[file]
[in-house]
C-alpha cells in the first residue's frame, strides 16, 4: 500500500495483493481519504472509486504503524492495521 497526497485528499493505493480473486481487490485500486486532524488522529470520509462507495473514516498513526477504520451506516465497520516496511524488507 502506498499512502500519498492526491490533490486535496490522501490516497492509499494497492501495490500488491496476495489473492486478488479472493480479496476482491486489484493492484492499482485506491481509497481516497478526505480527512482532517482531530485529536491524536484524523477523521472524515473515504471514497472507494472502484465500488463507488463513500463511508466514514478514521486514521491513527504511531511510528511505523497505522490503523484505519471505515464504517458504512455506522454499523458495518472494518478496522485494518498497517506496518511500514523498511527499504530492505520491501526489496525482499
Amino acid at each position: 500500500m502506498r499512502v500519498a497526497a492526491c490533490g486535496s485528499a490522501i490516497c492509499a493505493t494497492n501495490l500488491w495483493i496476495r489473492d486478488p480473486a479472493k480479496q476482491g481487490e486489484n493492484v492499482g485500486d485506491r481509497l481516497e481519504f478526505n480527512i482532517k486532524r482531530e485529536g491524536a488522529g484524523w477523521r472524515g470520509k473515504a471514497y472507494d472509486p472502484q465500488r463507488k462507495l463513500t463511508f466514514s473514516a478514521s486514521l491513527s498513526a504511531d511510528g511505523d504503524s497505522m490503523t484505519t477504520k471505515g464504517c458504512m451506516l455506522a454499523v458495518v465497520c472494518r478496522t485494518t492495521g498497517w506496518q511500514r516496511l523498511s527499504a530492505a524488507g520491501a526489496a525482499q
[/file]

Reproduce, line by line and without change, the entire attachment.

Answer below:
[in-house]
C-alpha cells in the first residue's frame, strides 16, 4: 500500500495483493481519504472509486504503524492495521 497526497485528499493505493480473486481487490485500486486532524488522529470520509462507495473514516498513526477504520451506516465497520516496511524488507 502506498499512502500519498492526491490533490486535496490522501490516497492509499494497492501495490500488491496476495489473492486478488479472493480479496476482491486489484493492484492499482485506491481509497481516497478526505480527512482532517482531530485529536491524536484524523477523521472524515473515504471514497472507494472502484465500488463507488463513500463511508466514514478514521486514521491513527504511531511510528511505523497505522490503523484505519471505515464504517458504512455506522454499523458495518472494518478496522485494518498497517506496518511500514523498511527499504530492505520491501526489496525482499
Amino acid at each position: 500500500m502506498r499512502v500519498a497526497a492526491c490533490g486535496s485528499a490522501i490516497c492509499a493505493t494497492n501495490l500488491w495483493i496476495r489473492d486478488p480473486a479472493k480479496q476482491g481487490e486489484n493492484v492499482g485500486d485506491r481509497l481516497e481519504f478526505n480527512i482532517k486532524r482531530e485529536g491524536a488522529g484524523w477523521r472524515g470520509k473515504a471514497y472507494d472509486p472502484q465500488r463507488k462507495l463513500t463511508f466514514s473514516a478514521s486514521l491513527s498513526a504511531d511510528g511505523d504503524s497505522m490503523t484505519t477504520k471505515g464504517c458504512m451506516l455506522a454499523v458495518v465497520c472494518r478496522t485494518t492495521g498497517w506496518q511500514r516496511l523498511s527499504a530492505a524488507g520491501a526489496a525482499q